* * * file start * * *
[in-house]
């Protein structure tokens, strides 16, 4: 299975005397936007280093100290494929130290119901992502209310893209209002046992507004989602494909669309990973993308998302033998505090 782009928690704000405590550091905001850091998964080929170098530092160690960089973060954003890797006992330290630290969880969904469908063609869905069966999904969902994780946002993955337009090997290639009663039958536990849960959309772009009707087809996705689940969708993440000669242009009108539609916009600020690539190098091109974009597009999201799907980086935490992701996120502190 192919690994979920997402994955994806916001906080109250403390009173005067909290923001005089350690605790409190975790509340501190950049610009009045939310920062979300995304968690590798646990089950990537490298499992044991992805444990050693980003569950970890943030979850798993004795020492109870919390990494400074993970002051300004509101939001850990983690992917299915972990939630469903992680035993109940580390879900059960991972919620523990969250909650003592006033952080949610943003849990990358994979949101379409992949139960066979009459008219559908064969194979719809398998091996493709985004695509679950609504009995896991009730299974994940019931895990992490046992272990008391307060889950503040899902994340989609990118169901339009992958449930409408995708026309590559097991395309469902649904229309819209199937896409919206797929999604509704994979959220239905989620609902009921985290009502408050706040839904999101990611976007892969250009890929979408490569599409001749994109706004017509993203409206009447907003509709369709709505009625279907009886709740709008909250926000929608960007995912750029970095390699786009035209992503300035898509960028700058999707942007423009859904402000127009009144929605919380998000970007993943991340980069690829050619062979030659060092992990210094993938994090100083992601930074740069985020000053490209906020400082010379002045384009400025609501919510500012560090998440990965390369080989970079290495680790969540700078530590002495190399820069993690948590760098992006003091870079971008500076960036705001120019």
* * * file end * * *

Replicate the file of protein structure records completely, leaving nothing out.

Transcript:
[in-house]
């Protein structure tokens, strides 16, 4: 299975005397936007280093100290494929130290119901992502209310893209209002046992507004989602494909669309990973993308998302033998505090 782009928690704000405590550091905001850091998964080929170098530092160690960089973060954003890797006992330290630290969880969904469908063609869905069966999904969902994780946002993955337009090997290639009663039958536990849960959309772009009707087809996705689940969708993440000669242009009108539609916009600020690539190098091109974009597009999201799907980086935490992701996120502190 192919690994979920997402994955994806916001906080109250403390009173005067909290923001005089350690605790409190975790509340501190950049610009009045939310920062979300995304968690590798646990089950990537490298499992044991992805444990050693980003569950970890943030979850798993004795020492109870919390990494400074993970002051300004509101939001850990983690992917299915972990939630469903992680035993109940580390879900059960991972919620523990969250909650003592006033952080949610943003849990990358994979949101379409992949139960066979009459008219559908064969194979719809398998091996493709985004695509679950609504009995896991009730299974994940019931895990992490046992272990008391307060889950503040899902994340989609990118169901339009992958449930409408995708026309590559097991395309469902649904229309819209199937896409919206797929999604509704994979959220239905989620609902009921985290009502408050706040839904999101990611976007892969250009890929979408490569599409001749994109706004017509993203409206009447907003509709369709709505009625279907009886709740709008909250926000929608960007995912750029970095390699786009035209992503300035898509960028700058999707942007423009859904402000127009009144929605919380998000970007993943991340980069690829050619062979030659060092992990210094993938994090100083992601930074740069985020000053490209906020400082010379002045384009400025609501919510500012560090998440990965390369080989970079290495680790969540700078530590002495190399820069993690948590760098992006003091870079971008500076960036705001120019």